The ruthless Assyrians were feared, despised and hated by the world for their callousness and the inhumane way they treated their captives. A vast amount of Assyrian history, beyond biblical records, has been preserved in ancient inscriptions that give detailed accounts of more than a few of their military encounters and battles. Historical inscriptions describe a people who were barbarically brutal, cruel and bloodthirsty. Assyrian records reveal they would impale their captives, often beheading them and piling their heads in the streets. As well, they would tie their victims down and torturously flay them while alive, their victim’s skins being trophies of triumph. Boys and girls would be burnt alive. They would slowly dismember their captives while alive, until they cried out for death. Men captured in war would have their intestines and private parts ripped out of them. Enemies would be buried alive up to their necks with only their heads exposed, their heads smeared with honey and ants poured on them one can only imagine the horror they experienced. Spikes would be driven through their victim’s cheeks or tongues and paraded through the streets. Their vicious cruelties make Mao Tse-tung, Stalin, Genghis Khan, and Saddam Hussein look like choir boys (For an excellent article on Assyrian brutality see Erika Belibtreu, “Grisly Assyrian Record of Torture and Death,” Biblical Archaeology Review, 17:01, (Jan/Feb 1991), 1-11).
When one looks at the viciousness of the Assyrians one understands why Jonah (8th century BC) did not want to go preach at Nineveh. He wanted God to judge them! However, being persuaded by “ a whale” of an experience, Jonah’s preaching gave the Assyrians a temporary reprieve as they repented. In time, though, they not only fell back into their cruel ways, they actually grew worse. Their time had now run out, and because of their extreme brutality they would experience the judging hand of God upon them. In 612 BC the Assyrians were overthrown by a coalition of Babylonians, Scythians and Medes and became an asterisk on the pages of history.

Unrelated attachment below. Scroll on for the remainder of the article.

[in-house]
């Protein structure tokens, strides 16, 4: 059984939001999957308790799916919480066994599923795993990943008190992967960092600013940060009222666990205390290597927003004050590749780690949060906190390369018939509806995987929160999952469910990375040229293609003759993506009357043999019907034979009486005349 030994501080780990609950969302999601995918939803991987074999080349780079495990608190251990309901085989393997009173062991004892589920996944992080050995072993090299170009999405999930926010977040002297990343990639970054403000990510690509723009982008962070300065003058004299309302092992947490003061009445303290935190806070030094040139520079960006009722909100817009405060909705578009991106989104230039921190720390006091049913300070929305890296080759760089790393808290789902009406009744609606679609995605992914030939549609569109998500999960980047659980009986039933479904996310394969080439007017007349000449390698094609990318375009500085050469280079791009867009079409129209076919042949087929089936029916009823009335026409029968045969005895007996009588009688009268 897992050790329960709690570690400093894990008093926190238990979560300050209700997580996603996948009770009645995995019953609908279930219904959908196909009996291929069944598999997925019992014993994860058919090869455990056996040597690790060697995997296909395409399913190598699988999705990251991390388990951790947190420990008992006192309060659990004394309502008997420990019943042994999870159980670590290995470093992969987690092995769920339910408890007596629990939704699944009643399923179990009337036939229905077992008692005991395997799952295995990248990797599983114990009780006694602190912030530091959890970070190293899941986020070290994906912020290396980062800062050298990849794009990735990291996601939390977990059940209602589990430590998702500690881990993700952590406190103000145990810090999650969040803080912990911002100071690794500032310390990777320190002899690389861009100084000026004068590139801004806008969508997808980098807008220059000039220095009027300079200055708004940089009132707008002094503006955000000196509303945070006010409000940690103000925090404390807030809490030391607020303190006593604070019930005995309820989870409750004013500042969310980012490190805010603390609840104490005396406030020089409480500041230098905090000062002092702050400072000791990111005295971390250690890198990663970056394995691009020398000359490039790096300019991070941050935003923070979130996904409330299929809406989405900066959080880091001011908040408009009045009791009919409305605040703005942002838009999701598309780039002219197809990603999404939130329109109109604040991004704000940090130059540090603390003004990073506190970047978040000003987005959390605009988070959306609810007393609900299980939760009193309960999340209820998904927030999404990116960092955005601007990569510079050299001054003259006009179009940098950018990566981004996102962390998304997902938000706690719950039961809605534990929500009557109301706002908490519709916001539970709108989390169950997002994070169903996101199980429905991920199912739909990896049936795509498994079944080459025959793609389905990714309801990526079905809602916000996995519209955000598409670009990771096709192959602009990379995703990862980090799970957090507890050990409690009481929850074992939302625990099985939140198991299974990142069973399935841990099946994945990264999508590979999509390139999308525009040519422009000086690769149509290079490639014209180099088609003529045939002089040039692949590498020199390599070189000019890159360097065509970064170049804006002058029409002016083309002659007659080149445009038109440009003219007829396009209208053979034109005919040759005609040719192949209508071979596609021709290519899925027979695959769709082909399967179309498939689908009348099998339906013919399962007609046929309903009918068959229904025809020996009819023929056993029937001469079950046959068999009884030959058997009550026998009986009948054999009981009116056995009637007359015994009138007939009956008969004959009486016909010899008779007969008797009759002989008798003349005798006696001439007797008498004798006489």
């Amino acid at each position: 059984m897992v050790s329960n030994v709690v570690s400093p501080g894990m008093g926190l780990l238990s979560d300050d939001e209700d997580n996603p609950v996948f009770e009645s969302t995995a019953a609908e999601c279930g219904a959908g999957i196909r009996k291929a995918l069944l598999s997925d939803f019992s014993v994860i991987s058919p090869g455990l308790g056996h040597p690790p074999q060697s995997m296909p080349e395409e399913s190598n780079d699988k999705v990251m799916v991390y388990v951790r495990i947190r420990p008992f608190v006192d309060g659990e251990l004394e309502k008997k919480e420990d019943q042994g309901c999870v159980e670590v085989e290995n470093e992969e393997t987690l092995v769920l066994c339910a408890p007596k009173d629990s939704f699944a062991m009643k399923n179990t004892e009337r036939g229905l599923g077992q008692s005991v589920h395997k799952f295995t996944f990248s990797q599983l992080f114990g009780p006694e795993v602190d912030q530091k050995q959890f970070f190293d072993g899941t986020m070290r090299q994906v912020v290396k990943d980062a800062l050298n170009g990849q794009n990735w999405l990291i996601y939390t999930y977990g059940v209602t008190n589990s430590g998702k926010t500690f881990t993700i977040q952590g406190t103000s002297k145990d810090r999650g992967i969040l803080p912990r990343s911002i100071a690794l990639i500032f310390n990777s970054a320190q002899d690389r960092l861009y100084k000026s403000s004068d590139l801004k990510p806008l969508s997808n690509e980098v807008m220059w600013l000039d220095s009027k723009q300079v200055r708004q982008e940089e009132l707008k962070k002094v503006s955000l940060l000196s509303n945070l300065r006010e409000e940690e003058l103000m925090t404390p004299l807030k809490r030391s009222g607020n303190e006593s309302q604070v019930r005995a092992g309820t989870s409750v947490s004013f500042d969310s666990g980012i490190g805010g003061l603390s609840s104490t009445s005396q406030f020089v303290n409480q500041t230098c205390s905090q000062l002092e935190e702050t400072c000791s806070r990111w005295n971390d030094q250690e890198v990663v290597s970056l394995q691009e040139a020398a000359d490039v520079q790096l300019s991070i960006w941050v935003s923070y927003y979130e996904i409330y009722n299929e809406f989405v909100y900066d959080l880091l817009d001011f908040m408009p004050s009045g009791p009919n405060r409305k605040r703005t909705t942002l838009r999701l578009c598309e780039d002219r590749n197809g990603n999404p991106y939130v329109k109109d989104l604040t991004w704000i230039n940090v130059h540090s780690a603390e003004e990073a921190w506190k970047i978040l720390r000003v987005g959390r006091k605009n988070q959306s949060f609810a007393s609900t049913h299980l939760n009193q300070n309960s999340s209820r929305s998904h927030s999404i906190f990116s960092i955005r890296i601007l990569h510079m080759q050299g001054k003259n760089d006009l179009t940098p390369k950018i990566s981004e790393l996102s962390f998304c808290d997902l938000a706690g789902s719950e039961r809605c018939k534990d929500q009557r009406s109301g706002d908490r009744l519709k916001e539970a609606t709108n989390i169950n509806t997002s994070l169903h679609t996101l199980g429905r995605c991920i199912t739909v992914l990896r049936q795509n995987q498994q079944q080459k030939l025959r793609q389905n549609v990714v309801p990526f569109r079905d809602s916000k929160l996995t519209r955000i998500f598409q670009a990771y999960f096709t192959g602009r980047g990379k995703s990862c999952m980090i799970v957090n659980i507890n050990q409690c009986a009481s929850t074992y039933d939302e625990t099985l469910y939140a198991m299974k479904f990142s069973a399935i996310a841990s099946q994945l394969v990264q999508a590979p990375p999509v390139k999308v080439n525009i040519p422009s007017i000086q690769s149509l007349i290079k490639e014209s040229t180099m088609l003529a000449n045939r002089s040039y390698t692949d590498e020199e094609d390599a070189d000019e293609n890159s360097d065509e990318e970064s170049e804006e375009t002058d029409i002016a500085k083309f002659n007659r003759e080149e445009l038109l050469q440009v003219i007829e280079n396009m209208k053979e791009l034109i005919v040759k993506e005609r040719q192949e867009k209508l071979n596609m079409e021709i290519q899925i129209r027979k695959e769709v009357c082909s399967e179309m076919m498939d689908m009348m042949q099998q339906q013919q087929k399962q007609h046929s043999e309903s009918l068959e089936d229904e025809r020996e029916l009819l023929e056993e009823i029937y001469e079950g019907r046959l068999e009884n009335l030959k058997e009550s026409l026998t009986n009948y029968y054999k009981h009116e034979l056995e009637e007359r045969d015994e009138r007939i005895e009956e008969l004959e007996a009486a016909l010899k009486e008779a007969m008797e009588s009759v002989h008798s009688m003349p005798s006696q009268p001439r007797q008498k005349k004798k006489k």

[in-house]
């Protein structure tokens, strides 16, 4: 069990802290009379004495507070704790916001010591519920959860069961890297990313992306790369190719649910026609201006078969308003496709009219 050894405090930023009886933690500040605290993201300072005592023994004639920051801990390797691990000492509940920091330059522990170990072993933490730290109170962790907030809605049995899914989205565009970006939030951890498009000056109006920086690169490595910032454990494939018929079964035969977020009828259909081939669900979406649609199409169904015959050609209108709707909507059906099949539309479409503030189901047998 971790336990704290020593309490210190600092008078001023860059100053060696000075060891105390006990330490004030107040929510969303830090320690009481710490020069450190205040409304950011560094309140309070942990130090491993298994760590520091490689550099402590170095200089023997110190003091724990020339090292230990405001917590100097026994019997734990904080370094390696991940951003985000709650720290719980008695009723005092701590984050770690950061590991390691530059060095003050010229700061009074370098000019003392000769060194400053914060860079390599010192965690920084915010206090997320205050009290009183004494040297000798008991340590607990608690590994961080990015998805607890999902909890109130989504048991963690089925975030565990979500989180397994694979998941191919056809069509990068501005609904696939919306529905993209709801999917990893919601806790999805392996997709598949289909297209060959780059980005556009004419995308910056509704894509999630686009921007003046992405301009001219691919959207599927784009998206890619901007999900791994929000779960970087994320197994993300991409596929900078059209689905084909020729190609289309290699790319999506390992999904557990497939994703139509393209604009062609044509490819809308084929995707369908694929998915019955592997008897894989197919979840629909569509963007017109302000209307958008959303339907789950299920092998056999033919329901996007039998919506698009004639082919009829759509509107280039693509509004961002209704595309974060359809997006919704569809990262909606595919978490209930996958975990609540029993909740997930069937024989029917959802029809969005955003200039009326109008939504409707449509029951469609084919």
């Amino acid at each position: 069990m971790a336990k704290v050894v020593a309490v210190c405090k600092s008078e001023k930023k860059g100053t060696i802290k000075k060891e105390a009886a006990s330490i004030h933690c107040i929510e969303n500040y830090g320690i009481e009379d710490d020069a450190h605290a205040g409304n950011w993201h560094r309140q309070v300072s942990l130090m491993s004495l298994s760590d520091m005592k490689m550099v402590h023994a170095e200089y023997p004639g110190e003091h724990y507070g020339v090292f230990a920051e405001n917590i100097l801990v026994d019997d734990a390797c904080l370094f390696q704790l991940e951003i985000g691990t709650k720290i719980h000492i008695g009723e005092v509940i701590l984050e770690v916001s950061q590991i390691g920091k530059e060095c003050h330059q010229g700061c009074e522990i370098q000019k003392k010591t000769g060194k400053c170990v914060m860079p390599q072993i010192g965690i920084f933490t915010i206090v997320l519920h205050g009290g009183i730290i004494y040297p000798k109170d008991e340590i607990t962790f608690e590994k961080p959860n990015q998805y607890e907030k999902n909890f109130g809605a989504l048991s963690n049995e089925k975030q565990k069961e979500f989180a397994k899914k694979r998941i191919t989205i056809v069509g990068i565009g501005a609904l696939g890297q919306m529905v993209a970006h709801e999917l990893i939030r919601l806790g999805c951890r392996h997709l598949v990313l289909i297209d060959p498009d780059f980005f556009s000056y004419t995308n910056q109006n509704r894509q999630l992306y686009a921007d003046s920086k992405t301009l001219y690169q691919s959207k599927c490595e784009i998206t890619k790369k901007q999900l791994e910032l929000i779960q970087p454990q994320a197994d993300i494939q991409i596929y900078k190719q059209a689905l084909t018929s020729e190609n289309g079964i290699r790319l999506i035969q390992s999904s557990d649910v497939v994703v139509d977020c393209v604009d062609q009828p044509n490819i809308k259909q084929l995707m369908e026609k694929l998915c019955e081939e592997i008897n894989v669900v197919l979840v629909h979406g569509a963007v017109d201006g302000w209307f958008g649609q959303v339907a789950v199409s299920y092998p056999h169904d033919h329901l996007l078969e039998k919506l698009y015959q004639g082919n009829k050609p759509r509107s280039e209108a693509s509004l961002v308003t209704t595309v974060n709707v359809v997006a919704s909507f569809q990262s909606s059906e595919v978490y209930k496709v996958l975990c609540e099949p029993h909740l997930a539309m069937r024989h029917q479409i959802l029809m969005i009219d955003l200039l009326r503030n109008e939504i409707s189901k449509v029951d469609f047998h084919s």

The message of Nahum is that God’s sovereign, loving-justice will eventually prevail. One may ask, “How can you use love and justice in the same sentence? Are they not two opposing terms?” Quite to the contrary, at the very heart of Nahum’s message is love, for it is God’s love that imposes judgment. If God didn’t bring the judgment of divine justice to bear on unrepentant ungodliness He would not be a Being of love. Love and justice are inseparably interwoven together, as God’s love for humanity and His people arouses His righteous-justice and in time reacts in judgment against those who continually live godlessly and mistreats His people.
God’s justice may seem to us slow in coming, but it is sure in coming. God is both patient and sovereign. While He gives men and nations opportunity to repent, He also warns them if they do not the hammer of judgment will fall. Just because judgment seems to be delayed from our perspective, we can be sure the Providential wheels of justice are turning and moving forward toward reckoning day. And as P.T. Forsyth so eloquently writes, “His justice does not sleep. The bolt of judgement which seems to come so suddenly from heaven, comes really from the heart of a storm which has been gathering long, and when it suddenly bursts forth it does with force…with force that flows forth from His holy-love revealed in the justice and judgment of the Cross” (P.T. Forsyth, “The Slowness of God,” The Expository Times, 11: 1900, 218-222). Amen!